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  37. Conditionals, Paradox, and Probability: Themes from the Philosophy of Dorothy Edgington.Lee Walters & John Hawthorne (eds.) - 2021 - Oxford, England: Oxford University press.
    A festschrift for Dorothy Edgington, containing contributions from Cleo Condoravdi, Dorothy Edgington, Kit Fine, Alan Hájek, John Hawthorne, Sabine Iatridou, Nick Jones, Rosanna Keefe, Angelika Kratzer, David Over, Daniel Rothschild, Robert Stalnaker, Scott Sturgeon, and Timothy Williamson.
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  38. Neues System der philosophischen Wissenschaften im Grundriss. Band I: Erkenntnistheorie.Dirk Hartmann - 2020 - Paderborn, Deutschland: Mentis.
    The time of „philosophical systems“ seems to be definitively over since Kant and Hegel. On this background, the publication of the work „Neues System der philosophischen Wissenschaften im Grundriss“ (New System of Philosophical Sciences in Ground Plan) is a truly spectacular philosophical event: Dirk Hartmann deliberately follows Hegel‘s „Enzyklopädie der philosophischen Wissenschaften im Grundrisse“ of 1817 in the title of his work, in order to make clear the intention and claim of his opus magnum: In contrast to the increased fragmentation (...)
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  39. Counterfactual Knowledge, Factivity, and the Overgeneration of Knowledge.Jan Heylen - 2020 - Erkenntnis 87 (5):2243-2263.
    Antirealists who hold the knowability thesis, namely that all truths are knowable, have been put on the defensive by the Church-Fitch paradox of knowability. Rejecting the non-factivity of the concept of knowability used in that paradox, Edgington has adopted a factive notion of knowability, according to which only actual truths are knowable. She has used this new notion to reformulate the knowability thesis. The result has been argued to be immune against the Church-Fitch paradox, but it has encountered several other (...)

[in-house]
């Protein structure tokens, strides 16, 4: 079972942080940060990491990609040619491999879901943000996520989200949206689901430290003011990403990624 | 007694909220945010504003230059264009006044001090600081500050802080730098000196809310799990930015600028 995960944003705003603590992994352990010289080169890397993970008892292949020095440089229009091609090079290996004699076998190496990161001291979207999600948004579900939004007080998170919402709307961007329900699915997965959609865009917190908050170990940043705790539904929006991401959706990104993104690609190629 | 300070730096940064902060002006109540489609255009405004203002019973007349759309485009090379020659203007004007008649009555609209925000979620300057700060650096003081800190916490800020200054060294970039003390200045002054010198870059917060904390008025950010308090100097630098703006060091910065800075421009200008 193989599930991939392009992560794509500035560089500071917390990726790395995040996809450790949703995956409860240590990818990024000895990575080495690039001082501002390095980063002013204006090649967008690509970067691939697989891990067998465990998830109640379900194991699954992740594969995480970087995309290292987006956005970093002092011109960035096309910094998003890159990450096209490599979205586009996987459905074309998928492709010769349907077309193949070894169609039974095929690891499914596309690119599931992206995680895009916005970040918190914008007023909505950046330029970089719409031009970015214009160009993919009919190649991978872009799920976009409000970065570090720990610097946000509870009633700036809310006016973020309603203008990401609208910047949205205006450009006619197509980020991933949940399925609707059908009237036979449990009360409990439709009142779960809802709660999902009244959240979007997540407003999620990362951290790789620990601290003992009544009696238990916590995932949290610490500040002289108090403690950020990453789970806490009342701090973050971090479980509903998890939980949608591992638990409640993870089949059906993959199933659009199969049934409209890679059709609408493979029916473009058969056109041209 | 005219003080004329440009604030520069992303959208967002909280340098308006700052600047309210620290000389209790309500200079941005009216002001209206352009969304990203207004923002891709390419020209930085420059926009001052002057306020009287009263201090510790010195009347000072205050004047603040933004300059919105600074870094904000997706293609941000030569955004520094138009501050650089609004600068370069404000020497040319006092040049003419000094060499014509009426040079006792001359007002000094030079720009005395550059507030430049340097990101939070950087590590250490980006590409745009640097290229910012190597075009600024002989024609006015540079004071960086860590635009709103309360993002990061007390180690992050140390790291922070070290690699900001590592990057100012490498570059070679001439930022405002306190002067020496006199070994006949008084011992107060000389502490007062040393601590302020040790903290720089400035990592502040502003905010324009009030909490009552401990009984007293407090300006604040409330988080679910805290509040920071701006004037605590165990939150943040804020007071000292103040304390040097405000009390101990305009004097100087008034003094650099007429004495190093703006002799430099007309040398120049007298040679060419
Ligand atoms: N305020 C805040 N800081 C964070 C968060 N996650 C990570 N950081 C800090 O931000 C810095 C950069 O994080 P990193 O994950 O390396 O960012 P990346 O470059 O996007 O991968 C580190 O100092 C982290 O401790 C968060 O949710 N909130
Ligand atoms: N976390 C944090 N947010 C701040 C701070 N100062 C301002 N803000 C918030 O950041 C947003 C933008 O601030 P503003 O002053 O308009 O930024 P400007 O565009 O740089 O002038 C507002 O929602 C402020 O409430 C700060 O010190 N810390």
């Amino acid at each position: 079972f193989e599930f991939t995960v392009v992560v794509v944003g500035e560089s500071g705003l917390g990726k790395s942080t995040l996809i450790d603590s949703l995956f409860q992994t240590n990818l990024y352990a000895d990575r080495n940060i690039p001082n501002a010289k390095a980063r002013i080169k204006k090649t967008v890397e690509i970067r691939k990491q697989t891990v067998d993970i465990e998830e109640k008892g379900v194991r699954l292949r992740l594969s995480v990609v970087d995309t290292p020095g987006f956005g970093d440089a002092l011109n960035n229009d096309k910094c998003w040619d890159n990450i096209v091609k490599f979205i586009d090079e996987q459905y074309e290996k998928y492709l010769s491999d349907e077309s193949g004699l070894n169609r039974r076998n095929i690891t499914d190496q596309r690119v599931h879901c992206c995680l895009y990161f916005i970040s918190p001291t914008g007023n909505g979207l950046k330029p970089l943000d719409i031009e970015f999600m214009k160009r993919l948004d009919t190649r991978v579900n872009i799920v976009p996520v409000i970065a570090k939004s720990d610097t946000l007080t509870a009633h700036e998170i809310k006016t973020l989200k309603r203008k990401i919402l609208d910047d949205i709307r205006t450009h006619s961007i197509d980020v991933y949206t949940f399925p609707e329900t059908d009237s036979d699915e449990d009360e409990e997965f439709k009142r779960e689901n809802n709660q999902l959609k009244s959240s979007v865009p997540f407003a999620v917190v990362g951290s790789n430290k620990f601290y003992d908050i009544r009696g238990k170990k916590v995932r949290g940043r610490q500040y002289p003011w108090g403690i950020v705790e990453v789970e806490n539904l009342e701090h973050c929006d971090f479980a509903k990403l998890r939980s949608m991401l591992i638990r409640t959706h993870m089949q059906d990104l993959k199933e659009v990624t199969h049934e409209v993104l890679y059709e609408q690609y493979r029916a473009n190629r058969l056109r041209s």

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  40. Factive knowability and the problem of possible omniscience.Jan Heylen - 2020 - Philosophical Studies 177 (1):65-87.
    Famously, the Church–Fitch paradox of knowability is a deductive argument from the thesis that all truths are knowable to the conclusion that all truths are known. In this argument, knowability is analyzed in terms of having the possibility to know. Several philosophers have objected to this analysis, because it turns knowability into a nonfactive notion. In addition, they claim that, if the knowability thesis is reformulated with the help of factive concepts of knowability, then omniscience can be avoided. In this (...)
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  41. Fitch's Paradox and Level-Bridging Principles.Weng Kin San - 2020 - Journal of Philosophy 117 (1):5-29.
    Fitch’s Paradox shows that if every truth is knowable, then every truth is known. Standard diagnoses identify the factivity/negative infallibility of the knowledge operator and Moorean contradictions as the root source of the result. This paper generalises Fitch’s result to show that such diagnoses are mistaken. In place of factivity/negative infallibility, the weaker assumption of any ‘level-bridging principle’ suffices. A consequence is that the result holds for some logics in which the “Moorean contradiction” commonly thought to underlie the result is (...)